Directive 2009/103 requires Member States to adopt measures guaranteeing that the victim of a road traffic accident and the owner of the vehicle involved in that accident are protected. According to recital 12 in the preamble thereto, that directive has a general objective of ensuring the protection of accident victims by guaranteeing that they receive a minimum amount of insurance cover.

40

There is nothing in the wording or the objectives of Directive 2009/13 to suggest that it is intended to lay down conflict-of-law rules.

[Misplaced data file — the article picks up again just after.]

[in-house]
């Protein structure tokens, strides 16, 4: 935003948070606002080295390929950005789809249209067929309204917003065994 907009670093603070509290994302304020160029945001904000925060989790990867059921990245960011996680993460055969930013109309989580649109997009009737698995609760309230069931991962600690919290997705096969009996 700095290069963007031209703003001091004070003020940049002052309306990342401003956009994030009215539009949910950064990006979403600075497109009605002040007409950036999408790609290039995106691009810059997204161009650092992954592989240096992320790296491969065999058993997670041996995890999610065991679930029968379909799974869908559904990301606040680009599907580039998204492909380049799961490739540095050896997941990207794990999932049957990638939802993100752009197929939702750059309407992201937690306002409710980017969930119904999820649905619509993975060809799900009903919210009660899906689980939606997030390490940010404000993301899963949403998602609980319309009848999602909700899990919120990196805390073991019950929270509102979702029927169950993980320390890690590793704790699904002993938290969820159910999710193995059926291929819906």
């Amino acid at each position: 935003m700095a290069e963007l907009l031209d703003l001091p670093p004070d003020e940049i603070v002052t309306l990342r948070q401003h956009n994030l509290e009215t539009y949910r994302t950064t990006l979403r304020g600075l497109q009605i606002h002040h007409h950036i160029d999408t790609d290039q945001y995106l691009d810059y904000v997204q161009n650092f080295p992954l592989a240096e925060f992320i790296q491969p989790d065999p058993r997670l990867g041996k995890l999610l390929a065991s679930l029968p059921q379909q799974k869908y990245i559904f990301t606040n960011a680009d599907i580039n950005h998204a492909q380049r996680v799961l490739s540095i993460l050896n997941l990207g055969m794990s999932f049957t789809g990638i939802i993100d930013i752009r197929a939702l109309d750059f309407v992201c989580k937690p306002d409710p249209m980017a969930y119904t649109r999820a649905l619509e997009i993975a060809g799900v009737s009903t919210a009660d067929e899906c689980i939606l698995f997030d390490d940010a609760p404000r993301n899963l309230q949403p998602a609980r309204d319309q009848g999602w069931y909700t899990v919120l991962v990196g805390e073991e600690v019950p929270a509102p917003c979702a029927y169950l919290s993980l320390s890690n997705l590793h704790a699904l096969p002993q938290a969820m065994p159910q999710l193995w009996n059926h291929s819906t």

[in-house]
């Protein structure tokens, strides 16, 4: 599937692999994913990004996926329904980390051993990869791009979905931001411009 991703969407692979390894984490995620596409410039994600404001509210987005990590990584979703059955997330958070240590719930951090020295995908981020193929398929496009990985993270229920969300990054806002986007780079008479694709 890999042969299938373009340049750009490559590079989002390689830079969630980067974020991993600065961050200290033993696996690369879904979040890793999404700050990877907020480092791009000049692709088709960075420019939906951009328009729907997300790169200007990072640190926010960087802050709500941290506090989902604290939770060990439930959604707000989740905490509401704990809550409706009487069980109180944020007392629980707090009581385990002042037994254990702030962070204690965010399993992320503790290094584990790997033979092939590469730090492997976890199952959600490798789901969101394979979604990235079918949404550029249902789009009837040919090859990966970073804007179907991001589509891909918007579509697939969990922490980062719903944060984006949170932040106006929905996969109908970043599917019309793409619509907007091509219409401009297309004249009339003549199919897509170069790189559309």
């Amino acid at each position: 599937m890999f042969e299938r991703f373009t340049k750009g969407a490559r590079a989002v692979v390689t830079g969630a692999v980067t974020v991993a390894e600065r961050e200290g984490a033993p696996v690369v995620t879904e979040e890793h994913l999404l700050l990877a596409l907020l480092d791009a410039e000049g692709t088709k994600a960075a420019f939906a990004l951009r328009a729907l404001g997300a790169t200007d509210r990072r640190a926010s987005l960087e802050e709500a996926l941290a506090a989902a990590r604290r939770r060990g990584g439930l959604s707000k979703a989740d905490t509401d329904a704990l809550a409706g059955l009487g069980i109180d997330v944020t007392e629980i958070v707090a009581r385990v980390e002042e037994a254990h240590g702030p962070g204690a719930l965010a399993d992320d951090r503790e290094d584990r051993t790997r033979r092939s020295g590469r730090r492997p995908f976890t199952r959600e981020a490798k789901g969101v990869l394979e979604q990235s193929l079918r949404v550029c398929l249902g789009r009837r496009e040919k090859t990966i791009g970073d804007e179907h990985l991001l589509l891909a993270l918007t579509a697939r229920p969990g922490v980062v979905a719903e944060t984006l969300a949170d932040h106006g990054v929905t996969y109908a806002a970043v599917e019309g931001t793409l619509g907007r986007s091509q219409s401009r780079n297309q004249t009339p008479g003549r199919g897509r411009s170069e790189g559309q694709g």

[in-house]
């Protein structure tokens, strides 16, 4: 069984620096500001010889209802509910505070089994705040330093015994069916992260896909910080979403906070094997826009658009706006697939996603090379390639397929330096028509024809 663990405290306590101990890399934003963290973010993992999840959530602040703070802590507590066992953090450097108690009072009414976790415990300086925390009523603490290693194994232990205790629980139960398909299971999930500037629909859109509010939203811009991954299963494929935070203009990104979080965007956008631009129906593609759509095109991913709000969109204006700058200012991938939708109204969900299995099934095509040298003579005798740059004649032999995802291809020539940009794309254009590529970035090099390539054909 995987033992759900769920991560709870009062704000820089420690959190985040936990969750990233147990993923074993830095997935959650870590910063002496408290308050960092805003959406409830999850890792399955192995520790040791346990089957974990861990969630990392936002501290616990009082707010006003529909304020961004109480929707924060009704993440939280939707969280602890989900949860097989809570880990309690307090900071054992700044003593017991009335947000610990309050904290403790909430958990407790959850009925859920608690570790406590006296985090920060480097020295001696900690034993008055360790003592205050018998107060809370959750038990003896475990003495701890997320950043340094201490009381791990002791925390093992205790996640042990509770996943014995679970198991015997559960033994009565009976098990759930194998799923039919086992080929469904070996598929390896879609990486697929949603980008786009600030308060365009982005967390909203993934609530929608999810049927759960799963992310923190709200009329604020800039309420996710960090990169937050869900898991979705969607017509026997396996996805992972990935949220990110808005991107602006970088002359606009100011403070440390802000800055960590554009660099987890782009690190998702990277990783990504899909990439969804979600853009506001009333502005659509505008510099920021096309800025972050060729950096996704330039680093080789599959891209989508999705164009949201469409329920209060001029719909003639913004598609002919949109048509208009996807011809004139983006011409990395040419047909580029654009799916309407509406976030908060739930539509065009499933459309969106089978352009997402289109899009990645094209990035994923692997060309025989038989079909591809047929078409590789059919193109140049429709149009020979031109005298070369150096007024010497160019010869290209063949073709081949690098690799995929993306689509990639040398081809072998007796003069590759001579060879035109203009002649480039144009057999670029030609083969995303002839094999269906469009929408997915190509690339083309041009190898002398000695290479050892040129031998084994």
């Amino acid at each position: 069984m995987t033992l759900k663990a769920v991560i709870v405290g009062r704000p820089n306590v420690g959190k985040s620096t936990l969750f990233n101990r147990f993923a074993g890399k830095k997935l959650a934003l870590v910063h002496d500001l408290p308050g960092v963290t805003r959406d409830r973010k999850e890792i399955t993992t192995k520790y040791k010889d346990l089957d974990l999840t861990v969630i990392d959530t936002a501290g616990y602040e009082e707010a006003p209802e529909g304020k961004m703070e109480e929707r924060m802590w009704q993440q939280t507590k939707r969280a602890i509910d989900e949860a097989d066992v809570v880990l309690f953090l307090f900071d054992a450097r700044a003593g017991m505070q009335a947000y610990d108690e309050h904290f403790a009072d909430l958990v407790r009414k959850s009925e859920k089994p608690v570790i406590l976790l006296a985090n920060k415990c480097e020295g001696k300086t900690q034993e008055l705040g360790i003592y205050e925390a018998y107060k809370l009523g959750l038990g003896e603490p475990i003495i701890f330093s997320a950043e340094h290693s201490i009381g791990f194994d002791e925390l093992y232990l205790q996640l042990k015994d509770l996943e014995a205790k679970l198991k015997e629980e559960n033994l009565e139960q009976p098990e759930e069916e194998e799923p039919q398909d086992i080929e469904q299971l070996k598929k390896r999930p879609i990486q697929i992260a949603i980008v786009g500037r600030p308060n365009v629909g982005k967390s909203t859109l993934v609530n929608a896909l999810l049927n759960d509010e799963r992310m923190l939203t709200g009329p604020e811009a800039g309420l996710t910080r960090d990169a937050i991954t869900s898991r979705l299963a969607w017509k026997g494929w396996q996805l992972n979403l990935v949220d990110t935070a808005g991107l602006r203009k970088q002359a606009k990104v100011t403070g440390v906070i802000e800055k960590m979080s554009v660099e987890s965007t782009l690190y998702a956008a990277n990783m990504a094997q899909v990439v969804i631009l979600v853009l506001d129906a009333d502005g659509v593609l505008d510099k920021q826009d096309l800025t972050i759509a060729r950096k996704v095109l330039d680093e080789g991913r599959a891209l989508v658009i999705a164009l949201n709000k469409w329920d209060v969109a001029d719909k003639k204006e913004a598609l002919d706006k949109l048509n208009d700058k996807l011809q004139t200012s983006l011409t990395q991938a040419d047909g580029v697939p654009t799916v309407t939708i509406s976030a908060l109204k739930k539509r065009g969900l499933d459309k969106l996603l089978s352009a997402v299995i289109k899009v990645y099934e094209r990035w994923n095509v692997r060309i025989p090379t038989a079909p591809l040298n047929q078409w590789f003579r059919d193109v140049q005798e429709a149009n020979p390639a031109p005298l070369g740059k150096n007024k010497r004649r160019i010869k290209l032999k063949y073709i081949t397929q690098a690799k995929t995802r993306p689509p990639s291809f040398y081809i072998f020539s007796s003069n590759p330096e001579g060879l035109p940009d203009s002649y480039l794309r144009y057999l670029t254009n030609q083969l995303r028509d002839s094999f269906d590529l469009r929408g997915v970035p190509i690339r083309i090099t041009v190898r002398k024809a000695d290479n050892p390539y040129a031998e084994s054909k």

41

More particularly, Article 14 of that directive, read together with recital 26 in the preamble thereto, merely requires Member States to take the measures necessary so that motor insurance policies cover, on the basis of a single premium, all the territory of the European Union for the term of the contract, and that they guarantee, on the basis of that premium, in each of the Member States the cover required by its law or the cover required by the law of the Member State where the vehicle is normally based when that cover is higher.

42

That provision therefore deals exclusively with the territorial extent and level of cover that the insurer is required to provide, so as to ensure adequate protection for the victims of road traffic accidents. No rule can be inferred according to which the law of the Member State thus determined governs the allocation of responsibility between insurers.

43